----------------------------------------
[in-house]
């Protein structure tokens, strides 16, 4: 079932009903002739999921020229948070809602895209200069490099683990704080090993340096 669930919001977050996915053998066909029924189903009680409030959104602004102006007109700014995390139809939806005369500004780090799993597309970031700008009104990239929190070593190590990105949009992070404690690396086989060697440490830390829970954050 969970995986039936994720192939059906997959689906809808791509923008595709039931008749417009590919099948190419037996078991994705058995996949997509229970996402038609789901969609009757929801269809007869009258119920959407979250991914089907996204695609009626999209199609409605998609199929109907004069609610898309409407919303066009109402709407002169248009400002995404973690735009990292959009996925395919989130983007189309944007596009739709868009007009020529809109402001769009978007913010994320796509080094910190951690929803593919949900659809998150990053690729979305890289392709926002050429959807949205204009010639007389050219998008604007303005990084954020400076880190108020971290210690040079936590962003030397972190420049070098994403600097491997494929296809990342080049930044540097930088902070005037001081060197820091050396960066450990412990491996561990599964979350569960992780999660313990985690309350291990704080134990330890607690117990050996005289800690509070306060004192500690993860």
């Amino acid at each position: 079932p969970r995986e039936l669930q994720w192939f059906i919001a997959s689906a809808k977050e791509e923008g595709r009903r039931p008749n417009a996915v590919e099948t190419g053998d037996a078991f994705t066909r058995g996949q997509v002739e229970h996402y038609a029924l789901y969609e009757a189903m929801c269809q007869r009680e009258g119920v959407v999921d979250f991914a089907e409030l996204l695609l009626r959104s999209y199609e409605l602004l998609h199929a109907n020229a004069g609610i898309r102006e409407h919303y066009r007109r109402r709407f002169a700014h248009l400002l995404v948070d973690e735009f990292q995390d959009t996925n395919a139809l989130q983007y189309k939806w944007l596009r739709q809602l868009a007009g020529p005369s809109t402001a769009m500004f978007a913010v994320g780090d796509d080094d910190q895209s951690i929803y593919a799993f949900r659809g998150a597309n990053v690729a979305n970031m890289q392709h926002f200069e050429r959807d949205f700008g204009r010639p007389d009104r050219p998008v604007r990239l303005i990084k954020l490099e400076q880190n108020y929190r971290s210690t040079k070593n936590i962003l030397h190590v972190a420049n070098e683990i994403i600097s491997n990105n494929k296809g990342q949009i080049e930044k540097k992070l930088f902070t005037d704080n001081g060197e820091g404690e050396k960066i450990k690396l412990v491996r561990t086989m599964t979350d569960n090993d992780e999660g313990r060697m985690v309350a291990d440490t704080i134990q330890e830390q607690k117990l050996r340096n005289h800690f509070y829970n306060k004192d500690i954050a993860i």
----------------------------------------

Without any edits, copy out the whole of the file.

[in-house]
């Protein structure tokens, strides 16, 4: 079932009903002739999921020229948070809602895209200069490099683990704080090993340096 669930919001977050996915053998066909029924189903009680409030959104602004102006007109700014995390139809939806005369500004780090799993597309970031700008009104990239929190070593190590990105949009992070404690690396086989060697440490830390829970954050 969970995986039936994720192939059906997959689906809808791509923008595709039931008749417009590919099948190419037996078991994705058995996949997509229970996402038609789901969609009757929801269809007869009258119920959407979250991914089907996204695609009626999209199609409605998609199929109907004069609610898309409407919303066009109402709407002169248009400002995404973690735009990292959009996925395919989130983007189309944007596009739709868009007009020529809109402001769009978007913010994320796509080094910190951690929803593919949900659809998150990053690729979305890289392709926002050429959807949205204009010639007389050219998008604007303005990084954020400076880190108020971290210690040079936590962003030397972190420049070098994403600097491997494929296809990342080049930044540097930088902070005037001081060197820091050396960066450990412990491996561990599964979350569960992780999660313990985690309350291990704080134990330890607690117990050996005289800690509070306060004192500690993860």
């Amino acid at each position: 079932p969970r995986e039936l669930q994720w192939f059906i919001a997959s689906a809808k977050e791509e923008g595709r009903r039931p008749n417009a996915v590919e099948t190419g053998d037996a078991f994705t066909r058995g996949q997509v002739e229970h996402y038609a029924l789901y969609e009757a189903m929801c269809q007869r009680e009258g119920v959407v999921d979250f991914a089907e409030l996204l695609l009626r959104s999209y199609e409605l602004l998609h199929a109907n020229a004069g609610i898309r102006e409407h919303y066009r007109r109402r709407f002169a700014h248009l400002l995404v948070d973690e735009f990292q995390d959009t996925n395919a139809l989130q983007y189309k939806w944007l596009r739709q809602l868009a007009g020529p005369s809109t402001a769009m500004f978007a913010v994320g780090d796509d080094d910190q895209s951690i929803y593919a799993f949900r659809g998150a597309n990053v690729a979305n970031m890289q392709h926002f200069e050429r959807d949205f700008g204009r010639p007389d009104r050219p998008v604007r990239l303005i990084k954020l490099e400076q880190n108020y929190r971290s210690t040079k070593n936590i962003l030397h190590v972190a420049n070098e683990i994403i600097s491997n990105n494929k296809g990342q949009i080049e930044k540097k992070l930088f902070t005037d704080n001081g060197e820091g404690e050396k960066i450990k690396l412990v491996r561990t086989m599964t979350d569960n090993d992780e999660g313990r060697m985690v309350a291990d440490t704080i134990q330890e830390q607690k117990l050996r340096n005289h800690f509070y829970n306060k004192d500690i954050a993860i």